Oh dear me the mill gin fast
The poor wee shifters cannot get a rest
Shifting bobbins, coarse and fine
They fairly mak ye work for your ten and nine
Oh dear me I wish the day was done
Running up and down the pass is no fun
Shifting piece and spinning, warp weft and twine
To feed and clean me bairnie on ten and nine
Oh dear me the world's ill divided
Them that work the hardest are the least provided
I'm quite contented dark days are fine
But there's not much pleasure in living on ten and nine
 
12. The Four Loom Weaver (This Lancashire ballad was first sung after the Battle of Waterloo, when wages fell to anew low.)
I'm a four loom weaver as many a one knows
I've nowt to eat and I've worn our me clothes
My clogs are both broken and stockings I have none
Tha'd scarce give me tuppence for all I've got on
Owd Billy o't Bent he kept telling me long
We might have better time if I'd no'but howd me tongue
Well I've howden me tongue till I near lost me breath
And I feel in my heart that I'll soon clem to death
I'm a four loom weaver as many a one knows
I've nowt to eat and I've worn out me clothes
Owd Billy's awreet, he ne're were clemmed
And he ne're picked o'er in his life
We held on for six weeks, thought each day were the last
We've tarried and shifted till now we're quite fast
We lived upon nettles while nettles were good
And Waterloo porridge were t' best o' us food
I'm a four loom weaver as many a one knows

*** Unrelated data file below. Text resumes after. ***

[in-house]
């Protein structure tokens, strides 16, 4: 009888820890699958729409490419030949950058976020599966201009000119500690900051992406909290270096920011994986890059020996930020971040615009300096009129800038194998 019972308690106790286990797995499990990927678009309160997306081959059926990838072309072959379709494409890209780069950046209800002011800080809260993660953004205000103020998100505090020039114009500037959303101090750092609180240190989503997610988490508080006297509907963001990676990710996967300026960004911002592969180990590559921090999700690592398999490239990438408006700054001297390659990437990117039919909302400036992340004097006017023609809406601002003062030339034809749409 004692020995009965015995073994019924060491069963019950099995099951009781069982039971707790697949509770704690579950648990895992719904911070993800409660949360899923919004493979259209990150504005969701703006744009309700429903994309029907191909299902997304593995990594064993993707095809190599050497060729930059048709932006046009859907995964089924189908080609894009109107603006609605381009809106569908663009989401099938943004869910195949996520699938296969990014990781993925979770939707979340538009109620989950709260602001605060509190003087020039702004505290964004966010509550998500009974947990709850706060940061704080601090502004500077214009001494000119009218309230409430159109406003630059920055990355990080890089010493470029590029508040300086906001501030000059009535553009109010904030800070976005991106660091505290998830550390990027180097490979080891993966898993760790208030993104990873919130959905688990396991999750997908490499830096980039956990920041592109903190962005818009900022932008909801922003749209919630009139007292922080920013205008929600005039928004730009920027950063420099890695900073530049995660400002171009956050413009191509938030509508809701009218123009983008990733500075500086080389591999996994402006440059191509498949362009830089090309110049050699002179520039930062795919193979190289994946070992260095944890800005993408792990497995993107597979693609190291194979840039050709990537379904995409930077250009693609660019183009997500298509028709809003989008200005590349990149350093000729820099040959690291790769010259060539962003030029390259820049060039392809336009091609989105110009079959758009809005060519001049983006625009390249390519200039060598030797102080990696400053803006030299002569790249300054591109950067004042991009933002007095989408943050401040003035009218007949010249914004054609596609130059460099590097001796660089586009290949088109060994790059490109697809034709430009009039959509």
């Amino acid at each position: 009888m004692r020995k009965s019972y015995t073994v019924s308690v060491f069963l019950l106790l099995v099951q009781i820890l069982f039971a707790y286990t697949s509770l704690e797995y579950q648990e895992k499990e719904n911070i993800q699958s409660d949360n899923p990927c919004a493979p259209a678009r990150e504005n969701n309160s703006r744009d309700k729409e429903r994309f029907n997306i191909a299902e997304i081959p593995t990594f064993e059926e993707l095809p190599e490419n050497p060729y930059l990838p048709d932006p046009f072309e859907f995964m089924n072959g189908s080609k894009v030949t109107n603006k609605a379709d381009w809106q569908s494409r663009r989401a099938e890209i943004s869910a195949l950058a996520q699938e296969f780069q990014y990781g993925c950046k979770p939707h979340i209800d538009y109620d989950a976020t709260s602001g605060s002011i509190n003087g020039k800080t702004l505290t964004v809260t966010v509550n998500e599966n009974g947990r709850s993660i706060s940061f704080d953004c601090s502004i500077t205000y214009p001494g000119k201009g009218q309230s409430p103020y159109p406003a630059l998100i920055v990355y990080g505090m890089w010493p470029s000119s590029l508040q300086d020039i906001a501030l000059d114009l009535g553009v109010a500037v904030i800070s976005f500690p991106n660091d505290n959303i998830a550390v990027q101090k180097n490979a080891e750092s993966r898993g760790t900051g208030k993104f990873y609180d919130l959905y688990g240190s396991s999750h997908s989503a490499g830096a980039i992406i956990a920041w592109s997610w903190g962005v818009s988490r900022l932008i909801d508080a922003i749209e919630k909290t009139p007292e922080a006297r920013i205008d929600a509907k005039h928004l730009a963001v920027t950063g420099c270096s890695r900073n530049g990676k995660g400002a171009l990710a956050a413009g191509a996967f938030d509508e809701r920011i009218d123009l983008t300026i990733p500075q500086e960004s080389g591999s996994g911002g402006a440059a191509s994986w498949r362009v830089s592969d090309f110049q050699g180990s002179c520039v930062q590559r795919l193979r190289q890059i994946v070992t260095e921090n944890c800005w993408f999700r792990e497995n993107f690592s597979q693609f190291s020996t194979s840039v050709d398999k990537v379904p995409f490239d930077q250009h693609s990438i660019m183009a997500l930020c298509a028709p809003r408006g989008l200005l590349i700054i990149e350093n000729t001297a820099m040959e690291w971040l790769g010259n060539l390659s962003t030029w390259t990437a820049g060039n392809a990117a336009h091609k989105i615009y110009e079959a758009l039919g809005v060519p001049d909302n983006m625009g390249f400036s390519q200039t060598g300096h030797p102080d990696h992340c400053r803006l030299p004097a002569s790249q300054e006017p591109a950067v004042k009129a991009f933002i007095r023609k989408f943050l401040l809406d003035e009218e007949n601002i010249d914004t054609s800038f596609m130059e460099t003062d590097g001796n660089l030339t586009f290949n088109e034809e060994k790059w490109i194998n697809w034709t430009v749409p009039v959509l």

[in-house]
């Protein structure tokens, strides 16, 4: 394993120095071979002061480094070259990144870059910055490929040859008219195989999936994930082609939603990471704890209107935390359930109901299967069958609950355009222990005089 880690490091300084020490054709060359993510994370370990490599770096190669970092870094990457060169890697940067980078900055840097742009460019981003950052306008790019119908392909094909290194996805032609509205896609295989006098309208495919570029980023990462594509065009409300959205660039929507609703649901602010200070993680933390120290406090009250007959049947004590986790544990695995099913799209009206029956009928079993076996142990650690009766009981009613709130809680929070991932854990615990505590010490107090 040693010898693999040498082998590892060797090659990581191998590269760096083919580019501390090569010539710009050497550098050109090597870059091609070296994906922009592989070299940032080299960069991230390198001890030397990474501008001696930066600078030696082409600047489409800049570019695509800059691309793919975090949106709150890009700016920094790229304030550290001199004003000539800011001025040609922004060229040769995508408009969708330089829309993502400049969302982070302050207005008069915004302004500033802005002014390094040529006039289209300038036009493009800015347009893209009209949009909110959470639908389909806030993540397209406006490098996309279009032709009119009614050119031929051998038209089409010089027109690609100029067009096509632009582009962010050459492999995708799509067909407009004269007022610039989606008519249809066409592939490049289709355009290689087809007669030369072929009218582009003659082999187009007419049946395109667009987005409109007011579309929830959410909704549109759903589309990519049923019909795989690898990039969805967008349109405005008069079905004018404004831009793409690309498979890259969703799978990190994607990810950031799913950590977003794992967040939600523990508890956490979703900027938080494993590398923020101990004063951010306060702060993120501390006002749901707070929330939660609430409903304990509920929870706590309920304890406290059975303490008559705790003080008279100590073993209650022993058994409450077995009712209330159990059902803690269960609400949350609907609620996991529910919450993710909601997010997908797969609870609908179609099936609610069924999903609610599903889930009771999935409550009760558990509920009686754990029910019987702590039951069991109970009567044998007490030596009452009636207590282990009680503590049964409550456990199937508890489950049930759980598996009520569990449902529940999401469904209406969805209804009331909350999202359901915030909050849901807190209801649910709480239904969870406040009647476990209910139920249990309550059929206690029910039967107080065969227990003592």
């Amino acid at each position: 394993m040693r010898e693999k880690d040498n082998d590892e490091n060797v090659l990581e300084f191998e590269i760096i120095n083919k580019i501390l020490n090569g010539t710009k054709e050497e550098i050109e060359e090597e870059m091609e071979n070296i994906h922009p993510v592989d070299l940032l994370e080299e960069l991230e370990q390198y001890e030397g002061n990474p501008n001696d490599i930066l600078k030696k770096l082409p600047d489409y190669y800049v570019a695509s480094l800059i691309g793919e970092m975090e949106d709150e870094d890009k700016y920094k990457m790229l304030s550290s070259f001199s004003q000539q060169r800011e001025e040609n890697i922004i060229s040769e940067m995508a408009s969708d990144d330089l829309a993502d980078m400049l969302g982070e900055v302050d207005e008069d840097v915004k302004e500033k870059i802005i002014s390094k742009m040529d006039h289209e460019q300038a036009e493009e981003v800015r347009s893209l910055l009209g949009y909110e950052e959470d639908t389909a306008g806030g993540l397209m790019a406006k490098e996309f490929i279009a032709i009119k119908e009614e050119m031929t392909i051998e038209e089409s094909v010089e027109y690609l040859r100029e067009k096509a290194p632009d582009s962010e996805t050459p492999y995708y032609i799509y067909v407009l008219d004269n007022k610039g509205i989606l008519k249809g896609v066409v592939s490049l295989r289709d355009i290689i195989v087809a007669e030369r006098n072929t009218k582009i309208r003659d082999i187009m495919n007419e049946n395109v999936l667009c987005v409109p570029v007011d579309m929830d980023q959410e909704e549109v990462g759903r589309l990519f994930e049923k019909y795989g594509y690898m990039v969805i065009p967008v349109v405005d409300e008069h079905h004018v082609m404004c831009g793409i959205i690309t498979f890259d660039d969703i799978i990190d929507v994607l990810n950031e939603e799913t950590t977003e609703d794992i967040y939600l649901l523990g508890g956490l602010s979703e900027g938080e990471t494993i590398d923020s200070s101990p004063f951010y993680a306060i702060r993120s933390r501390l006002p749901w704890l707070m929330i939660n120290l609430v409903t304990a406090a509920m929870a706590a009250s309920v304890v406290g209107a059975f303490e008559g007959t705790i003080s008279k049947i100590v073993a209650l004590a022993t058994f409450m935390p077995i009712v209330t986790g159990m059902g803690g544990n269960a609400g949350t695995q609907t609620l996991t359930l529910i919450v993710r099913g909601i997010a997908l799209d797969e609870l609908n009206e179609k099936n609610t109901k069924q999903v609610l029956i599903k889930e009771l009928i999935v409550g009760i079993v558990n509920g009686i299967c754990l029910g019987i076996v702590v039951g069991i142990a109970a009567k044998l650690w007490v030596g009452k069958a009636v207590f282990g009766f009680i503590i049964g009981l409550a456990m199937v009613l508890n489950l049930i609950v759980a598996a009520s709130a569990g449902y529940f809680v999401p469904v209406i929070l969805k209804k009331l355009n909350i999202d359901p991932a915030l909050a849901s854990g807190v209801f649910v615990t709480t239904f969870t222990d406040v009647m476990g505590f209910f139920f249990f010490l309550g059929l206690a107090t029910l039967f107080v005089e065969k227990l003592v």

I've nowt to eat and I've worn out me clothes
Clogs we ha' none nor no looms to weave on
And I've woven myself to t' far end
Our Margaret declares if hoo'd got clothes to put on
Hoo'd go up to London to see the great man
And if things didna alter when there hoo had been
Hoo swears hoo would fight wi' blood up t' th' een
 

13. The Man That Waters The Workers' Beer
(Dedicated to Watneys, Courage, Youngers and other brewing monopolies who pay for something more poisonous to theworkers - the Tory party)

[Chorus]
I am the man, the very fat man
Who waters the workers' beer
Who waters the workers' beer
And what do I care if it makes them ill
If it makes them terribly queer
I've a car and a yacht and an aeroplane
And I waters the workers' beer
Now when I makes the workers' beer
I puts in strychnine
Some methylated spirits and a drop of paraffin

But since a brew so terribly strong
Might make them terribly queer
So I reaches my hand for the water tap
And I waters the workers' beer
[Chorus]
Now a drop of good beer is good for a man
Who's thirsty and tired and hot
And I sometime has a drop for myself
From a very special lot
But a fat and healthy working class
Is the thing that I most fear
So I reaches my hand for the water tap
And I waters the workers' beer
[Chorus]
Now ladies fair, beyond compare
And be ye maid or wife
Oh sometime lend a thought for one
Who leads a wandering life
The water rates are shockingly high
An' meth' is shockingly dear
And there isn't the profit there used to be
In watering the workers' beer
 

14. Song to the Men of England (by P.B. Shelley)

Men of England, wherefore plough
For the lords who lay ye low
Wherefore weave with toil and care
The rich robes your tyrants wear
Wherefore feed, and clothe, and save
From the cradle to the grave
Those ungrateful drones who would
Drain your sweat -nay, drink your blood
Wherefore, Bees of England, forge
Many a weapon, chain, and scourge
That these stingless drones may spoil
The forced produce of your toil
Have ye leisure, comfort, calm
Shelter, food, love's gentle ball
Or what is it ye buy so dear
With your pain and with your fear
The seed ye sow, another reaps
The wealth ye find, another keeps
The robes ye weave, another wears
The arms ye forge, another bears
Sow seed,-but let no tyrant reap
Find wealth,-let no impostor heap
Weave robes,-let not the idle wear